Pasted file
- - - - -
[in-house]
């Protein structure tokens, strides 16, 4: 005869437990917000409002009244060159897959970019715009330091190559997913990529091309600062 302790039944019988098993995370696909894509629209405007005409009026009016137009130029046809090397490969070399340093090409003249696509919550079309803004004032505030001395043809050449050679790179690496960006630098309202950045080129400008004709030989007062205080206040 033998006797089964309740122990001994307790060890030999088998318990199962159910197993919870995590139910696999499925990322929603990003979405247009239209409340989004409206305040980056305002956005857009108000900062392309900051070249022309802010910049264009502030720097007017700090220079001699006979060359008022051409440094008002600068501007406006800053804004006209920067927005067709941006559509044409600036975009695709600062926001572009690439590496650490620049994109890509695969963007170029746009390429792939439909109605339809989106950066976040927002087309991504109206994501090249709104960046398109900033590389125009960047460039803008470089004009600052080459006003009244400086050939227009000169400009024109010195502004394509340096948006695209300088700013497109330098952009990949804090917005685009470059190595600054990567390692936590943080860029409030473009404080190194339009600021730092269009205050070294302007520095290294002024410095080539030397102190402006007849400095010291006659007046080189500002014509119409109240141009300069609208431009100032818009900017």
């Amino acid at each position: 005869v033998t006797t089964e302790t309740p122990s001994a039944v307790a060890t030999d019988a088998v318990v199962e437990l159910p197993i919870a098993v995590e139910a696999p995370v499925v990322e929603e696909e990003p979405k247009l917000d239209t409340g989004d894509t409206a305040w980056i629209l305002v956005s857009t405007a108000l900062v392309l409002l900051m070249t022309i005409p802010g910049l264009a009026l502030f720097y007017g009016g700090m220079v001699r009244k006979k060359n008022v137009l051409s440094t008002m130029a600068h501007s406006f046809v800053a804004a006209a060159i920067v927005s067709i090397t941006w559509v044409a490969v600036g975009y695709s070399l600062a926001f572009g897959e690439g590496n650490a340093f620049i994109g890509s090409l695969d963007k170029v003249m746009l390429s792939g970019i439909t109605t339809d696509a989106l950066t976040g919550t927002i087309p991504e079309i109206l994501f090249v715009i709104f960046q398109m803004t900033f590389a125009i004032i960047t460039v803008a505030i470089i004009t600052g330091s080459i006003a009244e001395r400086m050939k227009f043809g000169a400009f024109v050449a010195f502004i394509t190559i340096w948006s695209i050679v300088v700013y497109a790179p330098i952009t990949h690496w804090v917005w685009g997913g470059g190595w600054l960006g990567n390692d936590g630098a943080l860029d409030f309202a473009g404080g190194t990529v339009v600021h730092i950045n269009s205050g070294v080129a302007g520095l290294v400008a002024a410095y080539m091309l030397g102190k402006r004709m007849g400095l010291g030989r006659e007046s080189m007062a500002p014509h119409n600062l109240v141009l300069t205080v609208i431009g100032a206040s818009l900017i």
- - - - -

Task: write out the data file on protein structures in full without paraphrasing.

[in-house]
């Protein structure tokens, strides 16, 4: 005869437990917000409002009244060159897959970019715009330091190559997913990529091309600062 302790039944019988098993995370696909894509629209405007005409009026009016137009130029046809090397490969070399340093090409003249696509919550079309803004004032505030001395043809050449050679790179690496960006630098309202950045080129400008004709030989007062205080206040 033998006797089964309740122990001994307790060890030999088998318990199962159910197993919870995590139910696999499925990322929603990003979405247009239209409340989004409206305040980056305002956005857009108000900062392309900051070249022309802010910049264009502030720097007017700090220079001699006979060359008022051409440094008002600068501007406006800053804004006209920067927005067709941006559509044409600036975009695709600062926001572009690439590496650490620049994109890509695969963007170029746009390429792939439909109605339809989106950066976040927002087309991504109206994501090249709104960046398109900033590389125009960047460039803008470089004009600052080459006003009244400086050939227009000169400009024109010195502004394509340096948006695209300088700013497109330098952009990949804090917005685009470059190595600054990567390692936590943080860029409030473009404080190194339009600021730092269009205050070294302007520095290294002024410095080539030397102190402006007849400095010291006659007046080189500002014509119409109240141009300069609208431009100032818009900017």
């Amino acid at each position: 005869v033998t006797t089964e302790t309740p122990s001994a039944v307790a060890t030999d019988a088998v318990v199962e437990l159910p197993i919870a098993v995590e139910a696999p995370v499925v990322e929603e696909e990003p979405k247009l917000d239209t409340g989004d894509t409206a305040w980056i629209l305002v956005s857009t405007a108000l900062v392309l409002l900051m070249t022309i005409p802010g910049l264009a009026l502030f720097y007017g009016g700090m220079v001699r009244k006979k060359n008022v137009l051409s440094t008002m130029a600068h501007s406006f046809v800053a804004a006209a060159i920067v927005s067709i090397t941006w559509v044409a490969v600036g975009y695709s070399l600062a926001f572009g897959e690439g590496n650490a340093f620049i994109g890509s090409l695969d963007k170029v003249m746009l390429s792939g970019i439909t109605t339809d696509a989106l950066t976040g919550t927002i087309p991504e079309i109206l994501f090249v715009i709104f960046q398109m803004t900033f590389a125009i004032i960047t460039v803008a505030i470089i004009t600052g330091s080459i006003a009244e001395r400086m050939k227009f043809g000169a400009f024109v050449a010195f502004i394509t190559i340096w948006s695209i050679v300088v700013y497109a790179p330098i952009t990949h690496w804090v917005w685009g997913g470059g190595w600054l960006g990567n390692d936590g630098a943080l860029d409030f309202a473009g404080g190194t990529v339009v600021h730092i950045n269009s205050g070294v080129a302007g520095l290294v400008a002024a410095y080539m091309l030397g102190k402006r004709m007849g400095l010291g030989r006659e007046s080189m007062a500002p014509h119409n600062l109240v141009l300069t205080v609208i431009g100032a206040s818009l900017i």